Yaakov followed his parentsí instructions not to take a wife from the girls of Canaan. The Midrash refers to Yaakov as a chacham, wise man, because he listened to his parentsí advice. They cite a pasuk in Mishlei 12:14, "One who listens to advice is a chacham." Let us analyze Yaakovís remarkable wisdom. Eisav is waiting to kill him. His parents told him that his "bashert," future wife, was waiting for him in Charan. He did not have many options. He had the choice to stay and be killed or to leave and meet his destined wife.

Horav Baruch Mordechai Ezrachi, Shlita, observes that specifically herein lies Yaakovís astuteness. While logic dictated that he should leave, he left only because he heeded to his parents. He ignored every other reason for going. He responded only to his parents' directive that he leave. His chachmah was his ability to listen.

Perhaps he should have stayed and confronted Eisav. After all, he was very strong. We see that he was able to lift a giant boulder that rested upon a well, a feat that would have taken an entire group of shepherds to perform. Maybe he should have rid himself of Eisav, once and for all. Yaakov realized, however, that a wise man realistically has only one approach to consider. He listens to advice from someone more astute and more experienced than he.

Many individuals experience difficulty listening to someone, taking advice from an elder or especially a peer. The alternative is to do things according to oneís own line of thinking. Shlomo Haímelech tells us that he who listens is a wise man. By implication, he who does not listen is a fool. The litmus test of an individual's objectivity is his willingness to heed advice.

Horav Matisyahu Solomon, Shlita, takes a similar approach to explain an apparent inconsistency in the Torahís attitude towards punishment. We find that when Avraham sent Hagar, Sarahís maidservant, away with Yishmael, Hashem responded to the childís cry. According to the Midrash, the angels pleaded with Hashem not to perform a miracle to save Yishmael. They argued that because his descendants would persecute and murder Jews, he did not deserve to live. Hashem said that he would respond to Yishmael "ba'asher hu shom," according to his present deeds and not according to what would happen in the future. The question that plagues us is why is Yishmael different from the ben sorer uímoreh, the wayward and rebellious son, who is put to death in response to his inevitable future behavior. "Let him die while he is innocent, and let him not die when he is guilty (of capital crime)." What distinguishes the ben sorer uímoreh that we do not look at him "according to his present state"? Horav Solomon suggests that the answer lies in the Torahís characterization of the rebellious son, "(He) does not listen to the voice of his father and the voice of his mother." One who refuses to listen has demonstrated that his future will follow the course that he has charted for himself. He will not change. For one who refuses to listen there is no hope. Yishmael, on the other hand, repented later on in life. If one listens, there is hope; if one shuts his ears, he closes off his possible options.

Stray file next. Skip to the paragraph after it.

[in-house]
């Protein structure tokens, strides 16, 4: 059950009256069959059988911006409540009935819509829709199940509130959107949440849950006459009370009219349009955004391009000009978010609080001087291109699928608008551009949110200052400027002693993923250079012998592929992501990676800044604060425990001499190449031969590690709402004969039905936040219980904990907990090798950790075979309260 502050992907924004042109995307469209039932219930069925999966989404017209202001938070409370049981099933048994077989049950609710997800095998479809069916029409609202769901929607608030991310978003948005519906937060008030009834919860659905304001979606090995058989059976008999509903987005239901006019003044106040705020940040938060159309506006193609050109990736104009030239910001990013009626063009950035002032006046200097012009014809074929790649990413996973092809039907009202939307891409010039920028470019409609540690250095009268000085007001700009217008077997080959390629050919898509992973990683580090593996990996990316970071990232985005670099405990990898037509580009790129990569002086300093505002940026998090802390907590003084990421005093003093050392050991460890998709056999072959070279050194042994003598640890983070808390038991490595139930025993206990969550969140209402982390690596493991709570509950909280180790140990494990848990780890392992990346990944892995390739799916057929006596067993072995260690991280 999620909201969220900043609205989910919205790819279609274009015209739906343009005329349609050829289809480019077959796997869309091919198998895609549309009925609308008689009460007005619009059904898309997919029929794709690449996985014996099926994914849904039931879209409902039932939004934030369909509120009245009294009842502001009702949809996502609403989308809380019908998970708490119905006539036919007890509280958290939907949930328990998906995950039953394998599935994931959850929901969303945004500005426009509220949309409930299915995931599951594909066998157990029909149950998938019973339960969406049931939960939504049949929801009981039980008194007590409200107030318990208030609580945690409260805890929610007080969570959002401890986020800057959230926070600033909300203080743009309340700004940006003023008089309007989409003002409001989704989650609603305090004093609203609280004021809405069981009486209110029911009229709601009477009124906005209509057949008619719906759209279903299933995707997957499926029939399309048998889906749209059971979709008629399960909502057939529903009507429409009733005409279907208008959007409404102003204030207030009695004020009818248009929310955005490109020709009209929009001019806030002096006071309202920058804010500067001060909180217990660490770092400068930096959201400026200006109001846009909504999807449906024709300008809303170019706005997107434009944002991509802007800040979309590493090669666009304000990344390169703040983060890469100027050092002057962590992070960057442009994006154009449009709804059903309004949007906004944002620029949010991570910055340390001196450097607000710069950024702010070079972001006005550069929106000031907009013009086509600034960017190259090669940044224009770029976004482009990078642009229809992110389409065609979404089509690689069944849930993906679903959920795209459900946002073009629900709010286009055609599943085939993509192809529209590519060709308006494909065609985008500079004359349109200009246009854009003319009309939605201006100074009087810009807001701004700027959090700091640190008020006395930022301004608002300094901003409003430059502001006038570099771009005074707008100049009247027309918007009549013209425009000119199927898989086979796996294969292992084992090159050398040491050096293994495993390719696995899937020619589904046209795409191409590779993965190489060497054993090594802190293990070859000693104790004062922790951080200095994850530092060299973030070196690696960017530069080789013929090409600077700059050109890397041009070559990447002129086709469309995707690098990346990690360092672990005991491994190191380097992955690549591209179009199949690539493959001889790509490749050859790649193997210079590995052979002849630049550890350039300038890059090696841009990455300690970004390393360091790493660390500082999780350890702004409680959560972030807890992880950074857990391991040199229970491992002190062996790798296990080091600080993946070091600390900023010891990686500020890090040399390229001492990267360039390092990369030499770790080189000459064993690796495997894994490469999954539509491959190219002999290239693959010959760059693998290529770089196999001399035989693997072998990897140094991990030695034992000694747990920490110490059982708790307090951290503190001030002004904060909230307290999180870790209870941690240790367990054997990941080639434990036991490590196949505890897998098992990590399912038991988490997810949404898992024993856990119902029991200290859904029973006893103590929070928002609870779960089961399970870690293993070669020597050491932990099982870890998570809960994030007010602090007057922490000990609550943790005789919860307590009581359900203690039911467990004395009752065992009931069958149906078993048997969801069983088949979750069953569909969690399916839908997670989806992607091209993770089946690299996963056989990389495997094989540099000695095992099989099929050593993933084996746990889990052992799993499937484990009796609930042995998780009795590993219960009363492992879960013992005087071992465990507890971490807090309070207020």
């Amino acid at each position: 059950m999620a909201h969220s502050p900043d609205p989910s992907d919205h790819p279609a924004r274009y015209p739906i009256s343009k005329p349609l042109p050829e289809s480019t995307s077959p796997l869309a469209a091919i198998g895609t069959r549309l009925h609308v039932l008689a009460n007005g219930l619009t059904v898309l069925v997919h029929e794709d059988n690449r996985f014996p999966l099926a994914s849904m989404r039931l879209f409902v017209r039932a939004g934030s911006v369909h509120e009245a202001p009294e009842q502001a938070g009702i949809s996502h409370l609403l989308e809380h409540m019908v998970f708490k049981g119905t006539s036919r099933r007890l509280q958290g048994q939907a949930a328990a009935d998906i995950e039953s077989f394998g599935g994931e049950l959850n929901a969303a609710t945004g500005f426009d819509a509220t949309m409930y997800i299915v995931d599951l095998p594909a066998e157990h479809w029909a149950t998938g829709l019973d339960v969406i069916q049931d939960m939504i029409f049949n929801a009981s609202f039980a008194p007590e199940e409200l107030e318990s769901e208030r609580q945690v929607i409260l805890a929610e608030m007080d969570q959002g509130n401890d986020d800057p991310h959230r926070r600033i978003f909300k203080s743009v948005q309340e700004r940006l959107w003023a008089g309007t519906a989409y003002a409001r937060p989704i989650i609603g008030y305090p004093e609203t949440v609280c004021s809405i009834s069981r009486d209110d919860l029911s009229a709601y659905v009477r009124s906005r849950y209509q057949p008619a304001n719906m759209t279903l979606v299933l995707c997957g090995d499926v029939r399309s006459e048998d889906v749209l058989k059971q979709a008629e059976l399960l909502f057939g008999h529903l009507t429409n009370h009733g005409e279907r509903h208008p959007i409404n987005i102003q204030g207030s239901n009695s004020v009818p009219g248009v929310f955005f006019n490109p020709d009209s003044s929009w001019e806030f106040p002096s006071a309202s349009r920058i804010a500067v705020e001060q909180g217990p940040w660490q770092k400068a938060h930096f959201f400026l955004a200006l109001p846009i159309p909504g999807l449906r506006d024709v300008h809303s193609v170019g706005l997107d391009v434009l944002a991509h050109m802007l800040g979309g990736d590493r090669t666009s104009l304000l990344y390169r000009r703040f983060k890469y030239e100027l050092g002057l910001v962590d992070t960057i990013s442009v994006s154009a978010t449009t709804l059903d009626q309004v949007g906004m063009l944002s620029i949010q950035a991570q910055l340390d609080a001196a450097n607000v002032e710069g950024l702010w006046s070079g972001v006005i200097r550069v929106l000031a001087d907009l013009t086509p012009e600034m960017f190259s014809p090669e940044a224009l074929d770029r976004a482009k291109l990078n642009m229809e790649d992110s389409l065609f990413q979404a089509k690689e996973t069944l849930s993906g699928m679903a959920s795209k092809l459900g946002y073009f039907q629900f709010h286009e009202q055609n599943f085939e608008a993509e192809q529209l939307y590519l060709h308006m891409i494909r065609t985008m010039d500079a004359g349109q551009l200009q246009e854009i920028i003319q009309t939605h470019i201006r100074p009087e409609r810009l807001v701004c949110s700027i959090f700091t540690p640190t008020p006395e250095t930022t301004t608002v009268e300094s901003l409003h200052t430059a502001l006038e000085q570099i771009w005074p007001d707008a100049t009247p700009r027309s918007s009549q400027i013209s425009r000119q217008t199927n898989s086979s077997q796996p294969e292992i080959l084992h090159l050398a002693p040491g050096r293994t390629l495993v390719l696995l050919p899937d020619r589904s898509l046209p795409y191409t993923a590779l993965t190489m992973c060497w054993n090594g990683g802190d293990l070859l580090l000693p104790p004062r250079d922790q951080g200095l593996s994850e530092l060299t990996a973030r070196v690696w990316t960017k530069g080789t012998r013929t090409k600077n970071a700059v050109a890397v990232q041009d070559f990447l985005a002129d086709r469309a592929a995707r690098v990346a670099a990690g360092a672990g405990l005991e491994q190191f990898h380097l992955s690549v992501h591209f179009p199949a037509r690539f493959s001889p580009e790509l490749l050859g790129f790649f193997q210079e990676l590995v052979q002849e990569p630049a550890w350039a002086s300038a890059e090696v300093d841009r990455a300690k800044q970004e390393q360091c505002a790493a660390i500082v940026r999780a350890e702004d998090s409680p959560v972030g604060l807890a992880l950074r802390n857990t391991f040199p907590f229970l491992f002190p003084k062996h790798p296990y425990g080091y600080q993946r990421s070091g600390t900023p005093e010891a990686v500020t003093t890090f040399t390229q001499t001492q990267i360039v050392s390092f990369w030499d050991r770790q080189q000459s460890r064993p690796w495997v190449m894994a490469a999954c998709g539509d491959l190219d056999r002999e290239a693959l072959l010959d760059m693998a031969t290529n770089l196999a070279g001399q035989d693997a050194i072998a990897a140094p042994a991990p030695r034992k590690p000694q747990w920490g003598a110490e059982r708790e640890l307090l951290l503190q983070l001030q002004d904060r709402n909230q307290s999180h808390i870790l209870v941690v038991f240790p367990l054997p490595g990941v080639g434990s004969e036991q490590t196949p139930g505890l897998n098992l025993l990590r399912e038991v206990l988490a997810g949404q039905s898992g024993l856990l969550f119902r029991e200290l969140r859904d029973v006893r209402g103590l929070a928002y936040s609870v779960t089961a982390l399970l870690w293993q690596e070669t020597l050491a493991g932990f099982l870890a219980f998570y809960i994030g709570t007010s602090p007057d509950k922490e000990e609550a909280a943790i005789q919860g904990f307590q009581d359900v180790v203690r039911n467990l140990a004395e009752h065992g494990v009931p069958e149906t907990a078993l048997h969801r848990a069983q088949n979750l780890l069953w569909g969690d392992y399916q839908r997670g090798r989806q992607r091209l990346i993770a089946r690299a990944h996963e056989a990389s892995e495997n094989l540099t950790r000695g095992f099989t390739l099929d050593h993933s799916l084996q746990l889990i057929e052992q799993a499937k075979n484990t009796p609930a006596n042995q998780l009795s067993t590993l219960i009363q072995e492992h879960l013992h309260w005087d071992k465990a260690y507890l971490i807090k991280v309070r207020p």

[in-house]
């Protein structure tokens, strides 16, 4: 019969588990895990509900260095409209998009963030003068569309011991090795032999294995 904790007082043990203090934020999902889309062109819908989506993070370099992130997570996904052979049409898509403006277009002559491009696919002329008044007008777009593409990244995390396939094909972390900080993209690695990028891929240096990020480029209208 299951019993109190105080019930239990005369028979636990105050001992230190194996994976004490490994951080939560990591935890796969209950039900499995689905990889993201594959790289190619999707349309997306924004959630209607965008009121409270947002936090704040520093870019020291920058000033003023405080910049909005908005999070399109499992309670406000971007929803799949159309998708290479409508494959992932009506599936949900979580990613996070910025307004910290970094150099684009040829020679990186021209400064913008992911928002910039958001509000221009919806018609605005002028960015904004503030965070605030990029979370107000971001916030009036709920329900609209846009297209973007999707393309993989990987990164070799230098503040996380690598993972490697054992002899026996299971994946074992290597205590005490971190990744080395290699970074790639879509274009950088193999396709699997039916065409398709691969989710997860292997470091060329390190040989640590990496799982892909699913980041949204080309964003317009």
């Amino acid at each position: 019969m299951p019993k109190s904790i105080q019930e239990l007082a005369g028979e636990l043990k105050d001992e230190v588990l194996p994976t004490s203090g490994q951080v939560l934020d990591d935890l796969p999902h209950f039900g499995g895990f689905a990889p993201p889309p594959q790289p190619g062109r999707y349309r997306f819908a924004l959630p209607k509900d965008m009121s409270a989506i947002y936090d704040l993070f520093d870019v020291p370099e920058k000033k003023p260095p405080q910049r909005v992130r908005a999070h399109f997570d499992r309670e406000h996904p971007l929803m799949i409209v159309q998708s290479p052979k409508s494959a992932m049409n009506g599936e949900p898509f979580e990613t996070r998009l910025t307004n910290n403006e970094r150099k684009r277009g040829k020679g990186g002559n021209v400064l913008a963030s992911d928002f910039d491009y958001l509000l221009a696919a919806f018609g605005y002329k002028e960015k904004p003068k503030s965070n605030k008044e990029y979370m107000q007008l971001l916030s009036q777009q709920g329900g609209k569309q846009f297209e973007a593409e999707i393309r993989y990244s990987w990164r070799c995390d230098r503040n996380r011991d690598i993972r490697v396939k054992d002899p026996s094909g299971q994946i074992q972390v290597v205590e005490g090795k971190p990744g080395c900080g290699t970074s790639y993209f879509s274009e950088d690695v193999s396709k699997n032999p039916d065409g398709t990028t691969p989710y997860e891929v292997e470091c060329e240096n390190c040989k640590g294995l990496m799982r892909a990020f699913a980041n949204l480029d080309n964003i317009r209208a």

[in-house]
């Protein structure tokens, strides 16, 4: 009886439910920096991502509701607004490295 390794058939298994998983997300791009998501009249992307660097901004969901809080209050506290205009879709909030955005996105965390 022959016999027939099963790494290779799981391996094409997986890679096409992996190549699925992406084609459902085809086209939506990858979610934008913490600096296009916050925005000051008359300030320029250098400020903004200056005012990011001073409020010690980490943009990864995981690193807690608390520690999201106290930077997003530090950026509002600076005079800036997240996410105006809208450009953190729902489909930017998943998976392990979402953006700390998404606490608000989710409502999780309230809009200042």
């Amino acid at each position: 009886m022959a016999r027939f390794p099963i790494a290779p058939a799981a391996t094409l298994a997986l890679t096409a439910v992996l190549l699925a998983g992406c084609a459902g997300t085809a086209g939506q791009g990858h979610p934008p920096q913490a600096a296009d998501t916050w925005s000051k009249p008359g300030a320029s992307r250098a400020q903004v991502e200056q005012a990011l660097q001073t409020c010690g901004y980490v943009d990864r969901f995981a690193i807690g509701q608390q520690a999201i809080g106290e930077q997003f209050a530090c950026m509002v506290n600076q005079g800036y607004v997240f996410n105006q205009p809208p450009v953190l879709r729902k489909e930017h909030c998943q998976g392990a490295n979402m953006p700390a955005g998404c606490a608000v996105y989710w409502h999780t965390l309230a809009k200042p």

Horav Ezrachi cites Rabbeinu Yona in Shaarei Teshuvah 2:12, who cites a remarkable Midrash. Chazal say, "If a person falls from a roof and breaks his bones and hurts and bruises himself; he will need a dressing for every individual organ that was hurt. If a person sins with all his organs, blemishing them spiritually, he only needs one dressing--for his ear." If a person is willing to listen, then regardless of previous spiritual damage, he can be healed. If his ear is not functioning, then no dressing will attain much healing power.


1. Why does the Torah emphasize Rivkahís background and environment?

2. How old was Yitzchak when he began praying for children?

3. Which great person died on the day that Eisav sold the bechorah?

4. A.Where did Eisav store his precious garments?
B. Why?

5. Why did Eisav say he would wait till Yitzchak died before he would take revenge on Yaakov?

6. Which woman became engaged to Eisav during her father's lifetime and married him after her father died?

7. How old were Yaakov and Eisav when they received the berachos from Yitzchak?


1. It teaches us that despite the fact that she was the daughter of a rasha and the sister of a rasha and that she hailed from a country that was filled with reshaim, she was not influenced by them.

2. 50 years old. He waited for ten years after his marriage.

3. Avraham Avinu.

4. A. Rivkah kept them for him.
B. He did not trust his wives not to steal them.

5. He did not want to cause his father any unnecessary pain.

6. Yishmael's daughter.

7. 63 years old.